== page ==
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Topic: CSA presence at Coffee Expo (13 msgs / 279 lines)
1) From: Mike McGinness
It's official, the CSA exists, it's printed on my North American Coffee and
Beverage Retailers Expo badge. When filing out the registration form at
first I put 'self' under company, noticed they printed badges and that the
company was printed below a person's name, and changed it to CSA! While
browsing the booths I was often asked what CSA stood for and I told them.
Responses were interesting ranging from mirthful laughs and I love it's to
polite smiles...
The 'Professional Barista Techniques' workshop I attended was a total waste
of time. It should have been called Beginning Barista 101. Most into
espresso on this list could have gone into much greater depth. I started to
get into an argument with the workshop speaker when he adamantly stated
grind was the ONLY factor that effective shot time. I asked what about tamp
pressure and he held firm it had no effect! With some portafilters and or
head groups yes, but ... I shut up and let him continue with the proper shot
length range should be (gee, so advanced) and even a 'list' of typical menu
items: espresso, americano, latte etc. He described the drinks with zero
detail on proper (or improper for that matter) method of preparation. Simply
defined what they were. PLEASE!!! While chatting with the folks at the SCAA
booth the topic of the Expo's seminars and workshops came up, they total
agreed it should have been titled for beginners. None the less the Expo was
fun. Lots of fun equipment to drool over, not a single greens sample though.
That Ambex 1/2 to 5# drum roaster should would work great in my garage...
(only $4995!!!)
MM;-)
Variable Variac Rockin' Rosto Roasting in Vancouver, WA USA
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2) From: John
Mike,
Was there more than one of those Ambex .5 to 5 pound roasters? Is there
one left? I just dug out my ski mask and think I can work up the money
over the week-end :))
COOL about registering as CSA member. So are you sending in pictures for
the CSA Monthly? 
John
On Sat, 2002-09-21 at 21:05, Mike McGinness wrote:
<Snip>
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3) From: Mike McGinness
From: "John" 
<Snip>
MINE MINE MINE MINE MINE MINE ! :-)
 
<Snip>
I would, but attachments are a no-no on the list... :-(  
MM;-)
Variable Variac Rockin' Rosto Roasting in Vancouver, WA USA
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4) From: NOEL HONG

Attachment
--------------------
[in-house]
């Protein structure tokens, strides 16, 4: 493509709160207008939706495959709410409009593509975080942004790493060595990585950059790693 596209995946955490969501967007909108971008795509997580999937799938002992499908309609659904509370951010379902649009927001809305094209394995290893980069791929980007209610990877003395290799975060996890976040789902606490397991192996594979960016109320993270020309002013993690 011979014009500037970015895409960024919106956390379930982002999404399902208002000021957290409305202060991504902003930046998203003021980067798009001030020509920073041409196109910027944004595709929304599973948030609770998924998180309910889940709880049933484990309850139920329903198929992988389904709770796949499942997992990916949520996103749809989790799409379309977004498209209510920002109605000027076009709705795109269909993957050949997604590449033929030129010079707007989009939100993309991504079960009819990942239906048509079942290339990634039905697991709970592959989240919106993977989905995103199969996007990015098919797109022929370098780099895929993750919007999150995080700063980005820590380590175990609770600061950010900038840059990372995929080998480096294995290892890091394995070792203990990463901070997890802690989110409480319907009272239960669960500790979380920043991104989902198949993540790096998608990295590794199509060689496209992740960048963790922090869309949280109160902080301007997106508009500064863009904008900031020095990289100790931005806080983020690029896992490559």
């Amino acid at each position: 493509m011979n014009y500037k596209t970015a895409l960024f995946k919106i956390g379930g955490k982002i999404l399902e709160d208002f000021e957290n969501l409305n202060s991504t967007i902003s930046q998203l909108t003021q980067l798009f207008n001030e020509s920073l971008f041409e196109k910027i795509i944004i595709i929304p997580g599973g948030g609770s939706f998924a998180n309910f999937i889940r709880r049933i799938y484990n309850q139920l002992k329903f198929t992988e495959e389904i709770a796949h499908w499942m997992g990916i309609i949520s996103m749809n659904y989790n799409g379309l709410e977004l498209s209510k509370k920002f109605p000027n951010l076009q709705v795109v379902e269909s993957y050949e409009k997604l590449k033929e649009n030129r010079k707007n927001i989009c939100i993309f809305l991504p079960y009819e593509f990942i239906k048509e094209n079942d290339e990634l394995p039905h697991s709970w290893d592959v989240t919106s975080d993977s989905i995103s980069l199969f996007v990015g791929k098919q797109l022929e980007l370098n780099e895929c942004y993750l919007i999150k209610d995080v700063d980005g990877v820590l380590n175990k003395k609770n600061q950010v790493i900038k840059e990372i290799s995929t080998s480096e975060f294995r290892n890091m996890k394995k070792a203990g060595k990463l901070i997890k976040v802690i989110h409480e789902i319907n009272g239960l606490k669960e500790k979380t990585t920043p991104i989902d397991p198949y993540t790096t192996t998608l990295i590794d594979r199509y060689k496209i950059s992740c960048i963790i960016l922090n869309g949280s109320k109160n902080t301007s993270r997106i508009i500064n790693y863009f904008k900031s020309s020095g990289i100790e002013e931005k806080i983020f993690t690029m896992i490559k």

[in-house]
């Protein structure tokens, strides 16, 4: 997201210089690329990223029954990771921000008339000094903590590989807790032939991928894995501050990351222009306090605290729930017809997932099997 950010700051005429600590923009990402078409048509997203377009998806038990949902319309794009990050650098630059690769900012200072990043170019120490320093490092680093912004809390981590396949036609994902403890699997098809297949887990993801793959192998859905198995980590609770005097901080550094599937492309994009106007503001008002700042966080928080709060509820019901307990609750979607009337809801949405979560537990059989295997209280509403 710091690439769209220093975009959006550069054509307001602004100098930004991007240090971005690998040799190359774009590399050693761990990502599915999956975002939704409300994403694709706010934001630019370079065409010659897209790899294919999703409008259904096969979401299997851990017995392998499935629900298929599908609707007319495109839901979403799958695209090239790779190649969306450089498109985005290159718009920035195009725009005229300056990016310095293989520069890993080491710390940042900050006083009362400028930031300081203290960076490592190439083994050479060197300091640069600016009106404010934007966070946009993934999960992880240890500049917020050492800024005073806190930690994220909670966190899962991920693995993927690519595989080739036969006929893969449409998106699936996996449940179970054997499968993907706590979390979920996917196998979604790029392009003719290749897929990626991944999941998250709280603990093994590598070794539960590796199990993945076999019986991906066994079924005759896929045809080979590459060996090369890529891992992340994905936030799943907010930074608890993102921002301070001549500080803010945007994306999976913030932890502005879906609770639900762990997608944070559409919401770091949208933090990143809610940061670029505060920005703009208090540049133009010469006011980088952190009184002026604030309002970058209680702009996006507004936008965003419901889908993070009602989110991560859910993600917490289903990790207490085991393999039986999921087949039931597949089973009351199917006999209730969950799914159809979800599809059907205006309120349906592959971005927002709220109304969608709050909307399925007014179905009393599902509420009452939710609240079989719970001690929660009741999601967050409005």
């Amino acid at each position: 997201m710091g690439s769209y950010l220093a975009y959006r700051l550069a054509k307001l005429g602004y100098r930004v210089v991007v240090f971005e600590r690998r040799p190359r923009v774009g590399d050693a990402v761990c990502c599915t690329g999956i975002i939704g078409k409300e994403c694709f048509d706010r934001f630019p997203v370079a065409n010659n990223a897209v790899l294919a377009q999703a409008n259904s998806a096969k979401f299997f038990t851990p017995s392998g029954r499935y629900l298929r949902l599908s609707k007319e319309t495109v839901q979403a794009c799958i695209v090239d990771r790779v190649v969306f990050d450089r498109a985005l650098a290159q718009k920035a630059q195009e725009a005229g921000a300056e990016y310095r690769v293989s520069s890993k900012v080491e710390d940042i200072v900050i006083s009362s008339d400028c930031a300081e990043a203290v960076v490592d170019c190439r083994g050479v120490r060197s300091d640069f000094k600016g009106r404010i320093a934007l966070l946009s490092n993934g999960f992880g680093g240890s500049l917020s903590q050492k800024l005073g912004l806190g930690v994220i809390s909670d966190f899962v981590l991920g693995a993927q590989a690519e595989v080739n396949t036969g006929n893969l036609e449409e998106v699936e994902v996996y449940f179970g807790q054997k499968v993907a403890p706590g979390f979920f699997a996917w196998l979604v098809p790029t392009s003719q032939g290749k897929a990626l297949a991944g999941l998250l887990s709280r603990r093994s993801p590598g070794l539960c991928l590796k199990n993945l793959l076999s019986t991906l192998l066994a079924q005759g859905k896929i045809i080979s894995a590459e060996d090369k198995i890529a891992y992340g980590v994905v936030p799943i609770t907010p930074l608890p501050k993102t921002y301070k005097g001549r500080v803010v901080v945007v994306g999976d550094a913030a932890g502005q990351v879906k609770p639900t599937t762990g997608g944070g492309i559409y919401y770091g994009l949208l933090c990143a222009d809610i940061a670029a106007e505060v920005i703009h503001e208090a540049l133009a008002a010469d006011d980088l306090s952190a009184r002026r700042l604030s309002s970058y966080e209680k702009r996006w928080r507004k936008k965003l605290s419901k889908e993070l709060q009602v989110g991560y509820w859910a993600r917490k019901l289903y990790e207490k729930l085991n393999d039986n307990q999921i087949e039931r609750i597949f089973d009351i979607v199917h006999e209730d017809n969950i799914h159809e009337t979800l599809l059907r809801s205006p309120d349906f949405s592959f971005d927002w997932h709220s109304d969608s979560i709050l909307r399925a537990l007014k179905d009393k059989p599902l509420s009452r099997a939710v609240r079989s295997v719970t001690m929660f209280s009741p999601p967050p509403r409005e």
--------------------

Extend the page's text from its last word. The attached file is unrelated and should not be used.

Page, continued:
Any info on where the Ambex is manufactured, company history, website?  Last 
time I checked the SanFranciscan & Dietrich sample roasters were in the same 
price range. Couple thousand more for the 6-7# roasters. The true diehard 
CSA would definitely own (or at least wish he/she owned) a SF, Dietrich, 
Ambex, Kinetic....  roaster. Even if it requires 2nd mortgage, sacrficing 
your child(s) college slush fund etc....
<Snip>
Noel V. Hong
email: nhong32590
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5) From: Andrew Thomas
--- "Mike McGinness"  wrote:
[snip]
<Snip>
There was a discussion on alt.coffee yesterday about tamp v. no-tamp. Several people experimented and discovered that, indeed, the tampless shot was just as good. Some said they would continue to tamp anyway for the ritual of it. It doesn't make intuitive sense to me, but I haven't tried it yet.
<Snip>
It may have been elementary for us CSA types, Mike, but compared to most "professional barristas" I've experienced, that IS advanced technique, sad to say.
<Snip>
Andy, having a gorgeous, cool late-summer morning in the inland northwest
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6) From: dewardh
Andrew:
<Snip>
people experimented and discovered that, indeed, the tampless shot was just as 
good. Some said they would continue to tamp anyway for the ritual of it. It 
doesn't make intuitive sense to me, but I haven't tried it yet.
Right up front . . . I'm not taking sides  . . . (and I continue to tamp . . 
..).   But . . . there are several reasons why it might not make much (if any) 
difference.
First (and perhaps critical to the whole subject), ground coffee swells when 
wet.  What does that do to even the most careful tamp?  It may matter during 
the infusion stage (before and during the swelling), but how much does it 
matter after?
Second, if the basket is sufficiently full (and this was/is always the case for 
me when using my smaller than "commercial" Pavoni, for example) the swelling 
grounds compress against the screen, and "tamp" themselves.  So the compression 
of the puck is, for most of the extraction, a function of the fill, not the